Despite the city’s improving economy, long and short term risks loom for Mayor Michael Bloomberg’s budget plan, the city’s comptroller and Independent Budget Office said in testimony to the City Council’s Finance Committee.
In her prepared testimony, Ronnie Lowenstein, the director of the city’s Independent Budget Office, said that she expects the city to end the fiscal 2011 year with a surplus of $365 million. Yet job growth remains sluggish, and Albany’s budget woes — coupled with the elimination of federal stimulus funds for schools — pose serious risks to the city’s fiscal future, she said.
“I cannot tell you the city’s near-term fiscal outlook is appreciably better and will ease the challenges currently facing the city,” Lowenstein said in her remarks. The Independent Budget Office director added that if Congress does not extend relief for Medicaid spending, which it may not, the program could cost the city an additional $279 million in 2011.
A spokesman for the mayor’s office said the Medicaid money is a major concern and City Hall is working closely with Congress to ensure that the funds comes to the city. The spokesman added that gridlock and uncertainty in Albany has left some financial decisions to guess work.
Lowenstein expects a $3.3 billion budget shortfall for 2012, close to $500 million less than the estimate by the mayor’s office. Neither prediction includes the federal government’s plan to eliminate $853 million in stimulus funds for schools in 2012.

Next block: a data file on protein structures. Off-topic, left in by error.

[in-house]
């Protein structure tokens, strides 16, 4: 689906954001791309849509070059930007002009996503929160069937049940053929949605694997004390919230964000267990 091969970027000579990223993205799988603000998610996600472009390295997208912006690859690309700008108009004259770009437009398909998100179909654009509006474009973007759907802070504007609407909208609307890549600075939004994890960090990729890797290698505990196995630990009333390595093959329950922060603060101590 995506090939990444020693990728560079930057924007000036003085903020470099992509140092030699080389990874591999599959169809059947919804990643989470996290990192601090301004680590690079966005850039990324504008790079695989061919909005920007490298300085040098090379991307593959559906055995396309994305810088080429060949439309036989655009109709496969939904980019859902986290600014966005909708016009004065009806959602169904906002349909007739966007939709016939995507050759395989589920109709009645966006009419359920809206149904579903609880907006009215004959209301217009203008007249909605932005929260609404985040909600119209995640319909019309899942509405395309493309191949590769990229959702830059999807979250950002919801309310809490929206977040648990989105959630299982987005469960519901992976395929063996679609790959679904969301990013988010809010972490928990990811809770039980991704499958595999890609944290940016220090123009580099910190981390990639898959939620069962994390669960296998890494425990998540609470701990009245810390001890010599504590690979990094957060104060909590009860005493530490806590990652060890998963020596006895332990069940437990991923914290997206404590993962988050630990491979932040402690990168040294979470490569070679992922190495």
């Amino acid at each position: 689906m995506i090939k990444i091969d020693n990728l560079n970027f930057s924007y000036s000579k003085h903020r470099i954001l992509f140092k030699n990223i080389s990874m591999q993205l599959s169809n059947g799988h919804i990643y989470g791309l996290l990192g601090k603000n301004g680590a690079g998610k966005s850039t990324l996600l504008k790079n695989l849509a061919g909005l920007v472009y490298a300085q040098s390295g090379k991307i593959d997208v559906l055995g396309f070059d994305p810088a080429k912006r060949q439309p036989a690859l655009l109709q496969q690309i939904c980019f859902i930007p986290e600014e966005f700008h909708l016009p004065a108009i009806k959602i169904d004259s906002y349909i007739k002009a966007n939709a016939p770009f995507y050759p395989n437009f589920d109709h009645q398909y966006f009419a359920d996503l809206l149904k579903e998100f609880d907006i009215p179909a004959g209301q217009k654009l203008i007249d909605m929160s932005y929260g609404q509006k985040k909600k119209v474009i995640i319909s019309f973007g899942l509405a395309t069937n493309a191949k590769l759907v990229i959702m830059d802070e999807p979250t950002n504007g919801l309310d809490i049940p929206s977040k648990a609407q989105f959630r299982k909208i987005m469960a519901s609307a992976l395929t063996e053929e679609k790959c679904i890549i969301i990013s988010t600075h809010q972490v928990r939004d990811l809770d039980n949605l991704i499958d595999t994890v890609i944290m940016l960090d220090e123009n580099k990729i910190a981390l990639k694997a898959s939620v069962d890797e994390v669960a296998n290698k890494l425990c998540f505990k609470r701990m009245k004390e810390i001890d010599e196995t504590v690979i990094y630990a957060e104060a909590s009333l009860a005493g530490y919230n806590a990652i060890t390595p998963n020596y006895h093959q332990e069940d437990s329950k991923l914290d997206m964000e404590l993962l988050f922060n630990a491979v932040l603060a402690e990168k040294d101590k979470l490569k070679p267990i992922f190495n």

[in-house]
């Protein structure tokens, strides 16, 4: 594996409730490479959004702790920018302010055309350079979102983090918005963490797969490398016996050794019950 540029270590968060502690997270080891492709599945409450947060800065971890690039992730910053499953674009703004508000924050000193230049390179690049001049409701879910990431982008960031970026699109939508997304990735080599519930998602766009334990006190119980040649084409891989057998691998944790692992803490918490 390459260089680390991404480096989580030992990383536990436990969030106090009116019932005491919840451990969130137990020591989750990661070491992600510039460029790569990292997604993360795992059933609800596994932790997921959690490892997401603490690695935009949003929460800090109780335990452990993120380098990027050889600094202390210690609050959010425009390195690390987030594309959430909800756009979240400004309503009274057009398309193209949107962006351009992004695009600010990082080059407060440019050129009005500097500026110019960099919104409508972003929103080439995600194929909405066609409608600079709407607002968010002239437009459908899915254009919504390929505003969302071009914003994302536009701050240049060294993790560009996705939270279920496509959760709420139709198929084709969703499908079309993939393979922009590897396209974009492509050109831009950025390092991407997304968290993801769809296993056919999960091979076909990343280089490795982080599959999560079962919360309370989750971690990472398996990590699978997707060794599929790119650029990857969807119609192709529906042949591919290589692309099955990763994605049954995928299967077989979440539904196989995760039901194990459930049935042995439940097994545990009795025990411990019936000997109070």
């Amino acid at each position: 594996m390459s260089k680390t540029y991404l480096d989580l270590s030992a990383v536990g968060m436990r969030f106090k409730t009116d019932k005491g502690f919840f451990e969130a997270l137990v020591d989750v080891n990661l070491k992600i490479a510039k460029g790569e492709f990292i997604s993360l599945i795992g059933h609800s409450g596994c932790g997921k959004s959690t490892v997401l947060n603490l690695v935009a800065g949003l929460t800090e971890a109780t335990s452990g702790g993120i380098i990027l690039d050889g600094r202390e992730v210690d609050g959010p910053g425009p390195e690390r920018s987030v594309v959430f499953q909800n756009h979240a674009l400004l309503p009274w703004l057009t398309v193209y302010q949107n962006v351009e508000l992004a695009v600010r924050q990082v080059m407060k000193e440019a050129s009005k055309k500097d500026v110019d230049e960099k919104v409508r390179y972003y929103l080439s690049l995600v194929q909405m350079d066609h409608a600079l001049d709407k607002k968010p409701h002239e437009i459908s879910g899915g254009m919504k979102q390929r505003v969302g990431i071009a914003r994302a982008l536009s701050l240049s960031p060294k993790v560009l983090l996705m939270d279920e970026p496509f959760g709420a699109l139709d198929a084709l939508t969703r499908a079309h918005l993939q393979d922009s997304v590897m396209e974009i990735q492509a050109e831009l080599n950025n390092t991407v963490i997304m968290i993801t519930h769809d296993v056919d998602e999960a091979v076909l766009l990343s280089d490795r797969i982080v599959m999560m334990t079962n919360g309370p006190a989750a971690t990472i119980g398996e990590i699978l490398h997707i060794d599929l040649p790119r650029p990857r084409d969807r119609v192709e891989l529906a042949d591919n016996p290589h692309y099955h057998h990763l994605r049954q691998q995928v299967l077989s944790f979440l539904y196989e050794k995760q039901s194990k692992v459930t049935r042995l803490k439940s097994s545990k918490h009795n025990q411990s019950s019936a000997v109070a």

Comptroller John Liu echoed many of the Independent Budget Office’s fears in his report on the mayor’s proposed $62.9 billion budget for 2011, but he sounded a more alarming tone.
In his report, Liu said the mayor’s plan underestimates overtime costs. The comptroller was particularly skeptical that the teachers and school administrative unions would accept two consecutive 2% raises, as assumed by the mayor’s proposal.
“[Bloomberg] is…relying on a labor negotiation strategy that has little precedent in our city’s history,” the comptroller’s office wrote. “In case it is not successful, there must be a “plan b” to address the challenging period ahead.”
In May, Bloomberg released a budget calling for the city to eliminate 11,000 jobs, many among teachers. Yet last week, as he prepared to lay off more than 4,000 teachers, the mayor instead announced a wage freeze for all teachers over the next two years.
The United Federation of Teachers, which has been without a contract since October, immediately dismissed the proposal.
In total, Liu said the mayor’s plan could result in a budget gap of $462 million for 2011 and $4.4 billion in 2012. By 2014, he said the city’s budget gap could grow to $5.7 billion.